The Arkansas Department of Health issued the following news release about the case:
Misinformation about the proper timing for vaccination has led to the loss of a family pet and more than 17 possible human exposures to rabies in Saline County. The Arkansas Department of Health has confirmed cases of rabies in both a family dog in Saline County and in a skunk living less than a mile away. This brings the total number of animals that have tested positive for rabies this year to 83, well above average.
The dog became ill around June 13, and progressively declined until it was euthanized and submitted for rabies testing. A number of people exposed to this dog will be undergoing a series of rabies vaccinations to prevent the development of the disease. The dog had killed a skunk approximately six weeks prior to getting sick, and had likely been bitten by the skunk at that time. The dog was not vaccinated against rabies because it was still a puppy and the owners mistakenly thought that it could not receive a rabies vaccine until it was six months old. Rabies vaccines generally are administered by veterinarians at 12 to 16 weeks of age for a dog or cat.
State law requires all dogs and cats to be vaccinated by a licensed veterinarian by 4 months of age. This not only protects the animal, but also acts as a barrier between the wildlife exposures of rabies and people, as our pets are more likely to be exposed to a rabid skunk directly than we are. The veterinarian also is the best person to give advice about timing of rabies vaccinations in pets. Susan Weinstein, DVM, state public health veterinarian, said, "It is sad to lose a pet, but having people exposed to rabies could potentially be fatal to humans."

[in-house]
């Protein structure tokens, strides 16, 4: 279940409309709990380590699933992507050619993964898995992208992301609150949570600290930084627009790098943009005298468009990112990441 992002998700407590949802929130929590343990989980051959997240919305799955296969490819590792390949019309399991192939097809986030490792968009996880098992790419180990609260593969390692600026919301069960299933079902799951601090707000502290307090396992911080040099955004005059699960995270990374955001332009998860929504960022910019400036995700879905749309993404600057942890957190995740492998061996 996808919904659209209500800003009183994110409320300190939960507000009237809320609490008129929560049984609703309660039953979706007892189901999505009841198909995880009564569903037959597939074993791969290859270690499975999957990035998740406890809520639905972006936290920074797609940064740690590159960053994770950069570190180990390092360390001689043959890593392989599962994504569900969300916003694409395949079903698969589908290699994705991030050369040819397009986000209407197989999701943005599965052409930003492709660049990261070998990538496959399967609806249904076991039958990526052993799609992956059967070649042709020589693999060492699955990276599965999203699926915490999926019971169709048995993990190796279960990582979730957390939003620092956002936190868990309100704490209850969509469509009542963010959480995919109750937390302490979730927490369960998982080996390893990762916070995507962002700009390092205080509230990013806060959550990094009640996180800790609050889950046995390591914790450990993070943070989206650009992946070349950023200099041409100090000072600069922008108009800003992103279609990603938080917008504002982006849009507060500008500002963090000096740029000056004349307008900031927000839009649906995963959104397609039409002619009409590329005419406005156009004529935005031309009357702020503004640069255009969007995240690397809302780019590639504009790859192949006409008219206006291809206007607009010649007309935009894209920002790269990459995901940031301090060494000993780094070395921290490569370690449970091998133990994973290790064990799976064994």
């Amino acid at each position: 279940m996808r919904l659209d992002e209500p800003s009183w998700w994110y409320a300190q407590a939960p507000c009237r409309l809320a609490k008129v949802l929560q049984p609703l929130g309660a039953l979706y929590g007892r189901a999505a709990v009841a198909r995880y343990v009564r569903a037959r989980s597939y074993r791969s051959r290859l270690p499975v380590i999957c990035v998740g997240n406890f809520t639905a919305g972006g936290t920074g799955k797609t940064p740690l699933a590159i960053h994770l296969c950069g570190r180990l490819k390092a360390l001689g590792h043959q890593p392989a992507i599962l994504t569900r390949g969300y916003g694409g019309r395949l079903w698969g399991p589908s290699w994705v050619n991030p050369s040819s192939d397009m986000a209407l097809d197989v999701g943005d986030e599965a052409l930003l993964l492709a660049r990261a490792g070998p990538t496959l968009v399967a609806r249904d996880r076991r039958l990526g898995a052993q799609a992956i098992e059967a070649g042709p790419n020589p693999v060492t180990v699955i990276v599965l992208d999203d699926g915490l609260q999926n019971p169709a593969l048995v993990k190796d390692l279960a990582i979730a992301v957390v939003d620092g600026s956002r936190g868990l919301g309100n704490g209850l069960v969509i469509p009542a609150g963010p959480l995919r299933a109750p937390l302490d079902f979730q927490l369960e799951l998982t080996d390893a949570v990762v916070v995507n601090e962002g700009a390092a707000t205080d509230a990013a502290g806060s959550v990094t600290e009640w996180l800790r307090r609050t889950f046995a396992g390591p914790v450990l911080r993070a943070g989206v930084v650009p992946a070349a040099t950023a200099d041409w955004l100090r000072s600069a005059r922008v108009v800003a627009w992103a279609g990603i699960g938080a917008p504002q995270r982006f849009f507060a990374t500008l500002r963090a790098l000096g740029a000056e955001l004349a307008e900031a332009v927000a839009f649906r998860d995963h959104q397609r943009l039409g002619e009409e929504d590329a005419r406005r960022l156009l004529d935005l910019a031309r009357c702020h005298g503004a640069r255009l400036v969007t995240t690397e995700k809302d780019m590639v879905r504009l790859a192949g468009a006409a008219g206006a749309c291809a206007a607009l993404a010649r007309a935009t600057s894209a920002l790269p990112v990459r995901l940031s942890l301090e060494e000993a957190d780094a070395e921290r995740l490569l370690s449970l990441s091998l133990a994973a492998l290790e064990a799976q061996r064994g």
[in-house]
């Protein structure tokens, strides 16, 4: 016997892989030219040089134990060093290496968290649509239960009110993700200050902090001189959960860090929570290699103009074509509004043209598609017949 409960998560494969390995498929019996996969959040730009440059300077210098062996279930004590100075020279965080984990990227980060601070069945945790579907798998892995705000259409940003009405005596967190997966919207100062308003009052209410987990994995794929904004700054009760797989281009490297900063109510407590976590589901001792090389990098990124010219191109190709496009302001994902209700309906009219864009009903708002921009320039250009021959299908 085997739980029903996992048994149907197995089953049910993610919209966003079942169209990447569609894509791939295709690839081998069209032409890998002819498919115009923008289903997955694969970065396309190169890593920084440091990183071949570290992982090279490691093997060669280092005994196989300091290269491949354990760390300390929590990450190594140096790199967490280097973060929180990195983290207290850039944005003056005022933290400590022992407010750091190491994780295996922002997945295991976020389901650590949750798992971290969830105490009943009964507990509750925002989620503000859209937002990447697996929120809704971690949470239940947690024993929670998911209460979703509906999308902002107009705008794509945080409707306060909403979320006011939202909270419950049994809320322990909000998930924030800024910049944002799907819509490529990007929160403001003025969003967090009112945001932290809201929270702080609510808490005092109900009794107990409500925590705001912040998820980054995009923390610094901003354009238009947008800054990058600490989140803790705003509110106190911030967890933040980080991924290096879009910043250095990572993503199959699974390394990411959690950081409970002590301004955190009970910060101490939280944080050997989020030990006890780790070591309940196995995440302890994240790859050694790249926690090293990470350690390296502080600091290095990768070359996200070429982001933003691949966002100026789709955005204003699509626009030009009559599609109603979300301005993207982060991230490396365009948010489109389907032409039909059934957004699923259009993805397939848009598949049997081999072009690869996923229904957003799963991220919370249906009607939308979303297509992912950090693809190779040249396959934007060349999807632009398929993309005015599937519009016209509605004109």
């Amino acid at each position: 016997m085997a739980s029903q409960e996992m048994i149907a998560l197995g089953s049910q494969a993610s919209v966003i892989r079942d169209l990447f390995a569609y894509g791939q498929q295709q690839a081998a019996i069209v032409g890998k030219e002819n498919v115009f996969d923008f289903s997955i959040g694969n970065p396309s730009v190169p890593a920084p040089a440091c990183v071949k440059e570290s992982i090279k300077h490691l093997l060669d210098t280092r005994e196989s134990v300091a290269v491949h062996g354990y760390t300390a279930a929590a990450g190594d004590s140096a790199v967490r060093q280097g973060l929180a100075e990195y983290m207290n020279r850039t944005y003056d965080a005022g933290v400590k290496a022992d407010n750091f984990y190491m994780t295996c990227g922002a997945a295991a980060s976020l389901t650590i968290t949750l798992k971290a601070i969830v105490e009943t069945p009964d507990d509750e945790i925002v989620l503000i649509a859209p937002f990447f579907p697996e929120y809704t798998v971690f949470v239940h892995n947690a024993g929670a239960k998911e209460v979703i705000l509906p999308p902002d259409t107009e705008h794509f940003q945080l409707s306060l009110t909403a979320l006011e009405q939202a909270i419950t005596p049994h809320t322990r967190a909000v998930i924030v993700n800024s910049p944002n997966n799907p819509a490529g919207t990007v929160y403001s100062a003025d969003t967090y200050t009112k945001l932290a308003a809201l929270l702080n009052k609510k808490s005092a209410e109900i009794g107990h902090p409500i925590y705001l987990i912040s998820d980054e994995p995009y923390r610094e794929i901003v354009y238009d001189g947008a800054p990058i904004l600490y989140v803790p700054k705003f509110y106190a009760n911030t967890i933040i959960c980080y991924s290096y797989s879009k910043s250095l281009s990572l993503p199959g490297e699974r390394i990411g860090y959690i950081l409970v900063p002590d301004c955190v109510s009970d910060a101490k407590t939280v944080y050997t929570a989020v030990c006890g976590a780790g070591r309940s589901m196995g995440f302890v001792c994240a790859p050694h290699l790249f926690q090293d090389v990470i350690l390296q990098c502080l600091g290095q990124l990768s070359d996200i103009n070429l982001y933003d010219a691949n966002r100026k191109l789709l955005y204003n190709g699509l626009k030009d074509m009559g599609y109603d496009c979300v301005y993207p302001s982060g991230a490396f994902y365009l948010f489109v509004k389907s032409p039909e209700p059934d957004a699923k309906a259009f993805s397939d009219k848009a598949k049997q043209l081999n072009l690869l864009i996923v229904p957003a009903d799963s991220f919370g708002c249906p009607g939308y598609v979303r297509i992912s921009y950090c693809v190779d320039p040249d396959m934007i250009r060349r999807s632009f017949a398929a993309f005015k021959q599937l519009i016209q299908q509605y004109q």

Rabies is a virus that attacks the brain and spinal cord and is a fatal disease. It is most often seen in animals such as skunks, bats and foxes. Cats, dogs, ferrets and livestock can also develop rabies, especially if they are not vaccinated. In 2011, Arkansas had 60 rabies positive animals, including 53 skunks, six bats and one cat. So far in 2012, we have had 83 rabies positive animals: 69 skunks, 11 bats, one bull, and now two dogs. The rabies virus lives in the saliva (spit) and nervous tissues of infected animals and is spread when they bite or scratch. The virus also may be spread if saliva from an infected animal touches broken skin, open wounds or the lining of the mouth, eyes or nose.
The first sign of rabies in an animal is usually a change in behavior. Rabid animals may attack people or other animals for no reason, or they may lose their fear of people and seem unnaturally friendly. Staggering, convulsions, choking, frothing at the mouth and paralysis are often present. Skunks may be seen out in daylight, which is an unusual behavior for them, or they may get into a dog pen or under a house. Many animals have a marked change in voice pitch, such as a muted or off-key tone. An animal usually dies within one week of demonstrating signs of rabies. Not all rabid animals act in these ways, however, so you should avoid all wild animals - especially skunks, bats and stray cats and dogs.
If you think you have become exposed to an animal with rabies wash your wound thoroughly with soap and water and seek medical attention immediately. Contact your physician and county health unit immediately and report the incident. The animal in question should be captured, if possible, without damaging its head or risking further exposure.
If an apparently healthy domesticated dog or cat bites a person, it must be captured, confined and observed daily for 10 days following the bite. If the animal remains healthy during this period of time, it did not transmit rabies at the time of the bite. The brain tissue of all wild animals must be tested for rabies if human exposure has occurred.
What can you do to protect yourselves against rabies?
- Be sure your dogs, cats and ferrets are up-to-date on their rabies vaccinations
- Do not feed, touch or adopt wild animals
- Keep family pets indoors at night
- Bat-proof your home or summer camp in the fall or winter (The majority of human rabies cases are caused by bat bites.)
- Encourage children to immediately tell an adult if any animal bites them
- Teach children to avoid wildlife, strays, and all other animals they do not know well
For more information, call the local health unit in your county. Click here to find phone numbers for local health units across the state.